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Preparing for an eye exam: What to expect

Woman having a glaucoma test eye exam

Common questions about eye exams include:

  • How much does an eye exam cost?

  • How frequently should I have my eyes examined?

  • What should I bring with me to my exam?

These guidelines can help you prepare for an eye exam. The first step is finding an optician near you.

Eye exam cost

Eye exams are generally available from opticians found on most high streets or in shopping centres. Usually opticians can be independent or part of a multiple or chain. Here, an optometrist will be responsible for testing your eyes.

The cost of an eye exam can vary significantly, based on where you live and other factors, including:

  • The tests that are included in the exam, whilst some are mandatory, others can be an optional extra

  • Whether the exam includes a contact lens fitting or other contact lens-related services

The cost of an eye exam can range widely depending on these factors, and whether some or all of the exam is covered by the NHS.

Eye exams for contact lenses can cost more than routine exams to check your general eye health and update your eyeglasses prescription.

When comparing how much an eye exam costs, be sure you are comparing "apples to apples." A comprehensive eye exam should include at least the following:

  • A review of your personal and family health history and any history of eye problems

  • Evaluation of your distance and near vision with an eye chart

  • Evaluation for being short sighted, long sighted or the presence of astigmatism

  • Near vision testing to determine if you have presbyopia and need progressive lenses

  • Evaluation of your eyes' ability to work together as a team

  • If you are over 40 or have a family history of glaucoma; an eye pressure test and examination of the optic nerve to rule out glaucoma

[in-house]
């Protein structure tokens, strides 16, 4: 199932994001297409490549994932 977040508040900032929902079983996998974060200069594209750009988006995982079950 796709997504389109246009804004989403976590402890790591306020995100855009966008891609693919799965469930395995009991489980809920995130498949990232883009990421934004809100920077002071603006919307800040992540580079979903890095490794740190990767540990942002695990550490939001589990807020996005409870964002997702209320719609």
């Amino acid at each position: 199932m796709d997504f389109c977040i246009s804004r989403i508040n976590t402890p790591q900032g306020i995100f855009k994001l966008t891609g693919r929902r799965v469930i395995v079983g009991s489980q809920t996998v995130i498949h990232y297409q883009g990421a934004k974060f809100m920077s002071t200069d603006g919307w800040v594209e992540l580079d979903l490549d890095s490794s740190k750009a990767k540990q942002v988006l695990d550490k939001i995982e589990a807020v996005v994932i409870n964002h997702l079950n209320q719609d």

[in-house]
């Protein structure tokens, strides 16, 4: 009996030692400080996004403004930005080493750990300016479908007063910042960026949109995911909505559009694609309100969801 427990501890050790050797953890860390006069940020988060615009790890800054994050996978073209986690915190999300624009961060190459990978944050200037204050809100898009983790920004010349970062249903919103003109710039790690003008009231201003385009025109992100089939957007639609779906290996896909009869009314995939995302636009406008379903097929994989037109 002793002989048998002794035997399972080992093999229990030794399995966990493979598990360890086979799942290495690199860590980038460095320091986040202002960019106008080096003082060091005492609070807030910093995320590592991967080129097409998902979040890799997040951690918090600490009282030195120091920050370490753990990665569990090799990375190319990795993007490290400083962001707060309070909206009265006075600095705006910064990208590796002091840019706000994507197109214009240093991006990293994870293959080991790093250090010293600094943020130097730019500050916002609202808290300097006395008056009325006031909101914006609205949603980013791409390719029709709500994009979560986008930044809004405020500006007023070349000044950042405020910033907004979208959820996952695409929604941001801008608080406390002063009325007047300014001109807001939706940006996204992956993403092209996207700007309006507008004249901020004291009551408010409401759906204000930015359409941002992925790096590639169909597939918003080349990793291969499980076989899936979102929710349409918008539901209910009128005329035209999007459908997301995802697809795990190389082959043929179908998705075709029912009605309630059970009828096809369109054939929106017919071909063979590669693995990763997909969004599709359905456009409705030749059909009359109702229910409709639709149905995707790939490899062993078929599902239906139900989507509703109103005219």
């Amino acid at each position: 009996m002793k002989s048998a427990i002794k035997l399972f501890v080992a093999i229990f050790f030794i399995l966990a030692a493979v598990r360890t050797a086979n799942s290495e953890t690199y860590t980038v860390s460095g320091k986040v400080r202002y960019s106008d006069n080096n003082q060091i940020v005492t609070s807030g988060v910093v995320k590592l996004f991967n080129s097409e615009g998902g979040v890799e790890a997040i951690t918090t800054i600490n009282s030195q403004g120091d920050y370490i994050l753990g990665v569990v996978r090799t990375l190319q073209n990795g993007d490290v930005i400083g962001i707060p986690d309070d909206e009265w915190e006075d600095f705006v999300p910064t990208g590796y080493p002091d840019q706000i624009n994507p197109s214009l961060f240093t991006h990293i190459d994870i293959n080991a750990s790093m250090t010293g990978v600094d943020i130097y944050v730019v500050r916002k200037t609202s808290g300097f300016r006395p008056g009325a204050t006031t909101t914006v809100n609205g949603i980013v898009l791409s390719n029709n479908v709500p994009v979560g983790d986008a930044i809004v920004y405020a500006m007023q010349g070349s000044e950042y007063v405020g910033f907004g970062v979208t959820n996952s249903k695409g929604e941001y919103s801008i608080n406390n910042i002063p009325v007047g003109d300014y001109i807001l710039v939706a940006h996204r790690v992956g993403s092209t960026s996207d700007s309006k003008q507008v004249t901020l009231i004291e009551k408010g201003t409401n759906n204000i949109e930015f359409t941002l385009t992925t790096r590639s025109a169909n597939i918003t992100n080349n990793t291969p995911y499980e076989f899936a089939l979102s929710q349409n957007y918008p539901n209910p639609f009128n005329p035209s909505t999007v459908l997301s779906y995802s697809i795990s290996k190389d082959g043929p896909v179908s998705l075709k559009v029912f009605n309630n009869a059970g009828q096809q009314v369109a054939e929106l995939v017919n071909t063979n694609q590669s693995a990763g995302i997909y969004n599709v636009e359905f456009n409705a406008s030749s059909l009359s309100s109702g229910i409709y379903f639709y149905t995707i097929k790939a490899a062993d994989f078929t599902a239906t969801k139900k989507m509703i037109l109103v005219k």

• Examination of the interior of your eyes to rule out other eye problems, such as cataracts and macular degeneration

Contact lens exams typically include additional tests and procedures beyond those noted above.

Be sure to ask what tests are included when you obtain information about eye exam costs. Some locations will advertise a low exam fee, but upon arrival you may be informed you must pay extra if you want certain procedures — such as pupil dilation, retinal photos, etc. — that may be included in a higher exam fee quoted elsewhere.

Certain "intangibles" also should be considered when you compare eye exam costs. These might include: the professionalism and friendliness of the optician and staff; the level of training of the dispensing opticians or optical advisors; how long you must wait to be seen; how advanced (or outdated) the exam equipment is; the convenience of the practice; and hours of operation.

It's also a good idea when choosing an optician to ask friends for referrals and to "shop around" first via a personal visit to the practice before scheduling an exam.

When to have your eyes examined

Most eye care professionals recommend that you have a comprehensive eye exam every one to two years, depending on your age, risk factors and whether you currently wear spectacles or contact lenses.

Children need regular eye exams to detect vision problems that may interfere with learning.


Routine eye exams are essential for children to be ready to learn in school, and experts say more than 80 percent of information children receive in classrooms is presented visually.

Children will generally have their eyes monitored from birth to around 6 months of age by a health visitor. However, from age three they should start to be seen by an optometrist in a practice. Children up to the age of 16 are eligible for a NHS sight test every year and those in full time education up to the age of 19, every 2 years.